CBT begins with an educational/exploratory phase to help kids understand the factors that lead to binging. Common triggers include the following: 1. Overly rigid “rules” about eating and fasting, rules which patients are likely to break, leading to binges; 2. Chemical disinhibitors (eg, alcohol); 3. Emotional disinhibitors (eg, frustration, academic deadlines, social stress); 4. Situational cues (eg, candy bowls or buffets). Food diaries can help identify where, when, and in what emotional context the binges occur.
Once you have this information, work with your patient to create a plan for regular eating, including a balanced meal or snack every 3–5 hours. Develop a list of strategies that the child can use to avert binge impulses. These might include activities that are incompatible with eating (eg, finger painting, going for a walk, playing an instrument), self-talk and affirmations that reinforce the patient’s sense of control (eg, “This craving is temporary,” “I can choose to leave the kitchen,” etc), and preventing situational triggers (eg, ordering a la carte at buffet restaurants, starting school projects earlier to avoid stressful all-nighters).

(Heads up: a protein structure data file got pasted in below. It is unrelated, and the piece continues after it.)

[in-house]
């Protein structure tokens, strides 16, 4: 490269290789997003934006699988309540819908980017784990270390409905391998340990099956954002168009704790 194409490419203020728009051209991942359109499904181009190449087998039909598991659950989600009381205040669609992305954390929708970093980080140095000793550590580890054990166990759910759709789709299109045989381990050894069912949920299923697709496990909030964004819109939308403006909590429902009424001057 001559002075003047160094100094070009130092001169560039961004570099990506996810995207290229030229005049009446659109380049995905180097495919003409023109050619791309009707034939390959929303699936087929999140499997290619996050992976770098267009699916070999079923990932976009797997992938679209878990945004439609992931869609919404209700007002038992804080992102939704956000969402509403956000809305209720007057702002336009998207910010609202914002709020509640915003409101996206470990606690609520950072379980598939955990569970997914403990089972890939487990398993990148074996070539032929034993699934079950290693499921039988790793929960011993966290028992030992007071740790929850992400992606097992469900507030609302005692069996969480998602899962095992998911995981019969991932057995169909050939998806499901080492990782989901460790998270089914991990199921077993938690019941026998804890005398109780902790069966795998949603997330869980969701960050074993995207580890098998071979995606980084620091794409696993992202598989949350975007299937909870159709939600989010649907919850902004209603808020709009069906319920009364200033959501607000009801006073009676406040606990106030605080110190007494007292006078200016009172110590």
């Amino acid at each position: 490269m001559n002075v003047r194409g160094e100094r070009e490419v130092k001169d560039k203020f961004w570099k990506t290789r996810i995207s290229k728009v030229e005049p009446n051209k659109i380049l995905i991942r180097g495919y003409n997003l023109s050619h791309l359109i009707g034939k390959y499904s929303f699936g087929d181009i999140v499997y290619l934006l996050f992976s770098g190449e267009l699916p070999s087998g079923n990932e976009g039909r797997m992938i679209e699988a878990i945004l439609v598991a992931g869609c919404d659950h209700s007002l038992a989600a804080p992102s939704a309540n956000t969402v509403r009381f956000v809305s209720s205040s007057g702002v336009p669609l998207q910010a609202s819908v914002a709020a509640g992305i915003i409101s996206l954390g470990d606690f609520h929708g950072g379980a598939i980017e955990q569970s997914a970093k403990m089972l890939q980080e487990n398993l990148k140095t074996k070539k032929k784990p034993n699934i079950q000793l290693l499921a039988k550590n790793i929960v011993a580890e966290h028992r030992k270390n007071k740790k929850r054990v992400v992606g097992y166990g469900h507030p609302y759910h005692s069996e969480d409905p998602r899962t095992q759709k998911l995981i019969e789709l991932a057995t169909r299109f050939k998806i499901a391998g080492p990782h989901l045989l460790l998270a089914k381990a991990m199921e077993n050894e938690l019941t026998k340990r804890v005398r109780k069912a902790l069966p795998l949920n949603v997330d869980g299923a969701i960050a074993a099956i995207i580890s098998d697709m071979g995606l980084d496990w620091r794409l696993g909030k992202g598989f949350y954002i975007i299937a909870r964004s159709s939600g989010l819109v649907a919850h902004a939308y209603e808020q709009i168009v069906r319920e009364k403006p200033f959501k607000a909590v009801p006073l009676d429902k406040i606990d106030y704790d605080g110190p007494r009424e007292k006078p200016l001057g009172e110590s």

In addition to these therapeutic strategies, consider adding exposure exercises with “forbidden foods” to help take the power out of these items. For kids who identify bullying or family conflict as triggers, you can also work on communication skills and assertiveness.
The last phase of treatment will focus on relapse prevention. Patients with BED often struggle with all-or-nothing thinking, and it can be helpful to anticipate and normalize setbacks as a natural part of the recovery process.